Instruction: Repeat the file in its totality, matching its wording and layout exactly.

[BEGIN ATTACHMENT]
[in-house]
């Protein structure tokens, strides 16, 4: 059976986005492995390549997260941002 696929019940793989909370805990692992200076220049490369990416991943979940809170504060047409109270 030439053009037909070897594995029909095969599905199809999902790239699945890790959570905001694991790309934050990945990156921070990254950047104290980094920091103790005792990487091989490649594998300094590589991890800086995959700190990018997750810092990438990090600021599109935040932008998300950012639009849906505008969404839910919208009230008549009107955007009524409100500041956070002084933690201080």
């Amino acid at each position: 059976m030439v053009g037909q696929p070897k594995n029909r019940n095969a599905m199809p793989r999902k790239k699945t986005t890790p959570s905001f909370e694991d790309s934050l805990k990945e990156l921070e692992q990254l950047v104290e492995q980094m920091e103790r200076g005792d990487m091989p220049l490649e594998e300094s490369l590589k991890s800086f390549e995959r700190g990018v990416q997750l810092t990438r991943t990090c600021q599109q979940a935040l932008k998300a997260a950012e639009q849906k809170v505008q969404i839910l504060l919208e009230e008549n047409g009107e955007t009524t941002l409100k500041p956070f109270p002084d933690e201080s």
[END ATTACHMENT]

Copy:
[in-house]
């Protein structure tokens, strides 16, 4: 059976986005492995390549997260941002 696929019940793989909370805990692992200076220049490369990416991943979940809170504060047409109270 030439053009037909070897594995029909095969599905199809999902790239699945890790959570905001694991790309934050990945990156921070990254950047104290980094920091103790005792990487091989490649594998300094590589991890800086995959700190990018997750810092990438990090600021599109935040932008998300950012639009849906505008969404839910919208009230008549009107955007009524409100500041956070002084933690201080």
């Amino acid at each position: 059976m030439v053009g037909q696929p070897k594995n029909r019940n095969a599905m199809p793989r999902k790239k699945t986005t890790p959570s905001f909370e694991d790309s934050l805990k990945e990156l921070e692992q990254l950047v104290e492995q980094m920091e103790r200076g005792d990487m091989p220049l490649e594998e300094s490369l590589k991890s800086f390549e995959r700190g990018v990416q997750l810092t990438r991943t990090c600021q599109q979940a935040l932008k998300a997260a950012e639009q849906k809170v505008q969404i839910l504060l919208e009230e008549n047409g009107e955007t009524t941002l409100k500041p956070f109270p002084d933690e201080s």